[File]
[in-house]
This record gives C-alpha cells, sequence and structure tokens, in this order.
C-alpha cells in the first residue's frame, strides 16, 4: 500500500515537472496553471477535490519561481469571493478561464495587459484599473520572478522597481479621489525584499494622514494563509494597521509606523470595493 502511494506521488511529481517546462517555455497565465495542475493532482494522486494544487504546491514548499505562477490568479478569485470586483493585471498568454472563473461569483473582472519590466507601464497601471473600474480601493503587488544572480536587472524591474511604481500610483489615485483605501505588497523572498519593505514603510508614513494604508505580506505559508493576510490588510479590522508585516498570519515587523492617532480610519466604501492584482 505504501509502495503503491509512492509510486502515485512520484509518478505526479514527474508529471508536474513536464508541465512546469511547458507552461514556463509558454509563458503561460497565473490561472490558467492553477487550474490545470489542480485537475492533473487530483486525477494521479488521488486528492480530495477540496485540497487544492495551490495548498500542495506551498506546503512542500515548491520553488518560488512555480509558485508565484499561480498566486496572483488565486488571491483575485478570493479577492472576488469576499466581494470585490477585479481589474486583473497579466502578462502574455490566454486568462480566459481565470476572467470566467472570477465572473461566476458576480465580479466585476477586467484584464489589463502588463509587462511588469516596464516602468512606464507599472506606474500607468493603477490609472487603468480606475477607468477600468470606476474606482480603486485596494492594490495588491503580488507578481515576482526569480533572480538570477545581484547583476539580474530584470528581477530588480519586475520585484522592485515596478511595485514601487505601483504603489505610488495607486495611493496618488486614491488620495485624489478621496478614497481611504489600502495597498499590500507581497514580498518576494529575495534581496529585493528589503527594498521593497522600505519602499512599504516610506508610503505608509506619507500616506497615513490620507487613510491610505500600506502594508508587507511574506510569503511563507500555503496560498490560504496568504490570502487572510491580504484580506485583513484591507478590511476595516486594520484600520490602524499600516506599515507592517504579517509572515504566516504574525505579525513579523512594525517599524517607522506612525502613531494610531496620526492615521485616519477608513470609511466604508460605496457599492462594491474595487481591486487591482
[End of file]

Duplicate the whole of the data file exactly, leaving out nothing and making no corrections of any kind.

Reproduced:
[in-house]
This record gives C-alpha cells, sequence and structure tokens, in this order.
C-alpha cells in the first residue's frame, strides 16, 4: 500500500515537472496553471477535490519561481469571493478561464495587459484599473520572478522597481479621489525584499494622514494563509494597521509606523470595493 502511494506521488511529481517546462517555455497565465495542475493532482494522486494544487504546491514548499505562477490568479478569485470586483493585471498568454472563473461569483473582472519590466507601464497601471473600474480601493503587488544572480536587472524591474511604481500610483489615485483605501505588497523572498519593505514603510508614513494604508505580506505559508493576510490588510479590522508585516498570519515587523492617532480610519466604501492584482 505504501509502495503503491509512492509510486502515485512520484509518478505526479514527474508529471508536474513536464508541465512546469511547458507552461514556463509558454509563458503561460497565473490561472490558467492553477487550474490545470489542480485537475492533473487530483486525477494521479488521488486528492480530495477540496485540497487544492495551490495548498500542495506551498506546503512542500515548491520553488518560488512555480509558485508565484499561480498566486496572483488565486488571491483575485478570493479577492472576488469576499466581494470585490477585479481589474486583473497579466502578462502574455490566454486568462480566459481565470476572467470566467472570477465572473461566476458576480465580479466585476477586467484584464489589463502588463509587462511588469516596464516602468512606464507599472506606474500607468493603477490609472487603468480606475477607468477600468470606476474606482480603486485596494492594490495588491503580488507578481515576482526569480533572480538570477545581484547583476539580474530584470528581477530588480519586475520585484522592485515596478511595485514601487505601483504603489505610488495607486495611493496618488486614491488620495485624489478621496478614497481611504489600502495597498499590500507581497514580498518576494529575495534581496529585493528589503527594498521593497522600505519602499512599504516610506508610503505608509506619507500616506497615513490620507487613510491610505500600506502594508508587507511574506510569503511563507500555503496560498490560504496568504490570502487572510491580504484580506485583513484591507478590511476595516486594520484600520490602524499600516506599515507592517504579517509572515504566516504574525505579525513579523512594525517599524517607522506612525502613531494610531496620526492615521485616519477608513470609511466604508460605496457599492462594491474595487481591486487591482